– caves can be full of environmental treasure. Delicate spindly stalactites are beautiful, take millions of years to form, and are made out of minerals carried by water (or other solvents) from the inaccessible rock all around, so they tend to store up stuff gathered from the surroundings. Like for example magical essence from the demon killed centuries ago, or traces of rare isotopes from before The Fall.
tiny stalactites of padirac.jpgBig stalactites are also great cover. And if you have no respect for strange aeons, you can saw through them to look at deep time and figure out the valley you’re in is a ticking time bomb of volcanic activity or something.
And unrestricted time + slow drying out can lead to some insane crystal formations:
(note: crystals tend to be strikingly pretty, valuable, and sacred. Their regular structures mean they also tend to resonate when struck. ……..rock music)

As for life, you don’t need me to tell you about exciting subterranean fungus colonies or slime molds or blind fish or bats, but what about olms and 200-year-old salamanders – creatures that time forgot? Because….

– caves are time capsules. Stuff in them tends lie out of the sight of man for centuries.  Sacred texts, richly-appointed burials, sacrifices, statues, murals, dragon eggs. During those centuries, treasures are liable to get incorporated into the floor, as the cave floods and drains periodically, bringing minerals that crystallize as the waters subside. You may need a pick-axe. And regular deghosting.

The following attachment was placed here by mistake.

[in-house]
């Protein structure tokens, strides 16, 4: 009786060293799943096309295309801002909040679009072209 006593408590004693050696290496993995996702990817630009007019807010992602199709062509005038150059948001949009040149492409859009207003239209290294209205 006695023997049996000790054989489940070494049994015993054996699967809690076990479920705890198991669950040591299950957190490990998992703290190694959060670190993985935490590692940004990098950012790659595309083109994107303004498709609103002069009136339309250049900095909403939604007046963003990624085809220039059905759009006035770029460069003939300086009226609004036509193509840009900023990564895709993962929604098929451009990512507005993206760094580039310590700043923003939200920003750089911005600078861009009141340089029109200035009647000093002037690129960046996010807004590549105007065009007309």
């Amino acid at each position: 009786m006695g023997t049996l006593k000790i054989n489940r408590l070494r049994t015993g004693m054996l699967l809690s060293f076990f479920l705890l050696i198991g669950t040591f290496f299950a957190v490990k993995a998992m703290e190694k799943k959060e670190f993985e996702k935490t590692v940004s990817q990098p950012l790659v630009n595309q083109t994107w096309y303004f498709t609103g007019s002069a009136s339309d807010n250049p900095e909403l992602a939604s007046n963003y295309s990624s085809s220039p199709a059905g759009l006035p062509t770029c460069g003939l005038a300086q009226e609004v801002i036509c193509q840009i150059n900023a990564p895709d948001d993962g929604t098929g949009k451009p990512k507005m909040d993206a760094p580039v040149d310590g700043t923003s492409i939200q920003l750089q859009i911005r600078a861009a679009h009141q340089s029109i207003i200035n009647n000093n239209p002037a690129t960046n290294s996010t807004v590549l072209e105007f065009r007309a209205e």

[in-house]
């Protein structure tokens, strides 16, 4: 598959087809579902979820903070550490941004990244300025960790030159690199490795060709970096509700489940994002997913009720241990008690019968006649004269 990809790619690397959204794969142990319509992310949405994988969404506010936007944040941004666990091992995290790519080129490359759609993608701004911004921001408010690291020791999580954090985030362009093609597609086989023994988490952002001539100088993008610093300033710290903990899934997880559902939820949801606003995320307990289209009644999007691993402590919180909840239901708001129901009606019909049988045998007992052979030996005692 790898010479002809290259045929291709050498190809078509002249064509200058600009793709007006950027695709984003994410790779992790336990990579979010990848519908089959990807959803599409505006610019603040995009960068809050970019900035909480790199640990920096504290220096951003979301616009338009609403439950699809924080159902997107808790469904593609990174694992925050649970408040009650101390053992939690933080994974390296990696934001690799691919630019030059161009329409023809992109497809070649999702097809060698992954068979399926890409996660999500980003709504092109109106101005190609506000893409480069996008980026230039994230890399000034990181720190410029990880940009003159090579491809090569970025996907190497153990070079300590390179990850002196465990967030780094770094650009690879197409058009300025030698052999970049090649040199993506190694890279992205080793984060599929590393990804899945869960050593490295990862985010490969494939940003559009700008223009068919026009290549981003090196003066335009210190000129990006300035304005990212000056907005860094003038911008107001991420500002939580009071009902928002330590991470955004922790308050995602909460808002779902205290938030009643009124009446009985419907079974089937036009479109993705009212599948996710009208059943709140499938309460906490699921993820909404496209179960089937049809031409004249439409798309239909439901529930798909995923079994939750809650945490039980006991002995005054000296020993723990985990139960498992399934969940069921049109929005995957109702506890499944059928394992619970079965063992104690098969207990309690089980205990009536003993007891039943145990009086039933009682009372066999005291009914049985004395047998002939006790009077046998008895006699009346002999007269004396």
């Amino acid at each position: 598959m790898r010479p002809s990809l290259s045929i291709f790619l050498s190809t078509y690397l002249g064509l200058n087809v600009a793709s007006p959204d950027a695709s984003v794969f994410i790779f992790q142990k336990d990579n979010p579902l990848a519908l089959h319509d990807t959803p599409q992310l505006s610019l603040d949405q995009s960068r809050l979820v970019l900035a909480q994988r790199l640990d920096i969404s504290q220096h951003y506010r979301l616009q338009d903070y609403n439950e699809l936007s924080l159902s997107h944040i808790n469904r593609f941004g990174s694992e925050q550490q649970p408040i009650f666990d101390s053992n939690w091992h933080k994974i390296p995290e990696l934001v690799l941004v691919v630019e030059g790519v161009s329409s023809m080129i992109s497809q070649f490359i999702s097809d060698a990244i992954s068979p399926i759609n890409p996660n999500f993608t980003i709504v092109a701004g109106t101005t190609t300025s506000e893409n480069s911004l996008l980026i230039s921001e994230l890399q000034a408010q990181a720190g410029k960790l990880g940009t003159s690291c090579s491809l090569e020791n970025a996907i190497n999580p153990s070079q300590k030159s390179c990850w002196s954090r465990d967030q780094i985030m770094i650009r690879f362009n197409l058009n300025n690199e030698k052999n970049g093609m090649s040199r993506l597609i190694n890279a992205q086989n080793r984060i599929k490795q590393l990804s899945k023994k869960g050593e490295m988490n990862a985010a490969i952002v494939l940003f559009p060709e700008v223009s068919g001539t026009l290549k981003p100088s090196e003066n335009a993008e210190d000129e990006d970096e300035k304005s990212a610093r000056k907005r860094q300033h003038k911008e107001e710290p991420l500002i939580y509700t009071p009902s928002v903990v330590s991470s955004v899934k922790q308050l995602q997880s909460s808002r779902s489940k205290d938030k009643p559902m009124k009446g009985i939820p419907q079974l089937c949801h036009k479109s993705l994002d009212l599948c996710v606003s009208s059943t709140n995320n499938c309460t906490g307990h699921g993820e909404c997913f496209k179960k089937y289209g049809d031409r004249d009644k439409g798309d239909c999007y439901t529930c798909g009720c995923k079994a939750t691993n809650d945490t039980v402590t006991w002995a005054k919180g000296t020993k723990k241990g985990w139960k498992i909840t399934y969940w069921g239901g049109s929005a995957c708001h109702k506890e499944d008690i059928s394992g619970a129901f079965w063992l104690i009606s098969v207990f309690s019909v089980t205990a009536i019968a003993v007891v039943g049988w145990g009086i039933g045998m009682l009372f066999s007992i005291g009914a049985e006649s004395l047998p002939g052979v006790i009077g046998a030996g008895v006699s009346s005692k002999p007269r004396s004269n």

– caves are mostly too complex, too stressful, and too secretive to be mapped on any convenient time scale.
“But Richard,” you whine, “my players want to map! On squared paper. That’s why we mostly do dungeons with 60′ corridors.”
Just don’t. Stay with me here – use different language. It’s not true to the experience of caving to say “the chamber is 60′ by 40′ with a 20′ ceiling, exits to the north, south and northeast.” NO. The cave is actually a completely mysterious space, wider than you could throw a shoe, full of interrupting, scalloped columns and silty pools, with a ceiling that’s mostly dark but has some glistening patches in it. You can see the river runs forward (no compass) and there’s a branching passage off to the right, but getting up into it means finding a path up 12′ or so of smooth rock surface, or trying to climb up a shallow but sharp-looking rock ridge, right round the edge of the cavern. Dark patches on the other side of the river might be entrances to other passages or just shadows cast by fallen rocks. You wanna trace your way back out of here? Bring a long ball of string with you.

Treat the cave as a point crawl or circuit diagram, with chambers connected by lines, and do what explorers did before the last few decades – just give the chambers evocative names, so the players tell them apart by reputation – Dead Drop, the Chimney, the Cathedral. Play on associative memory – a raised space in the middle of the Cathedral is obviously the Altar.

In short, go climb around some caves. There’s really no substitute for personal experience here (a two-edged sword, because if you do go caving, forever afterwards you’ll be saying yeah, words can’t really do it justice…). If you possibly can, it’s totally worth visiting even one big cave complex.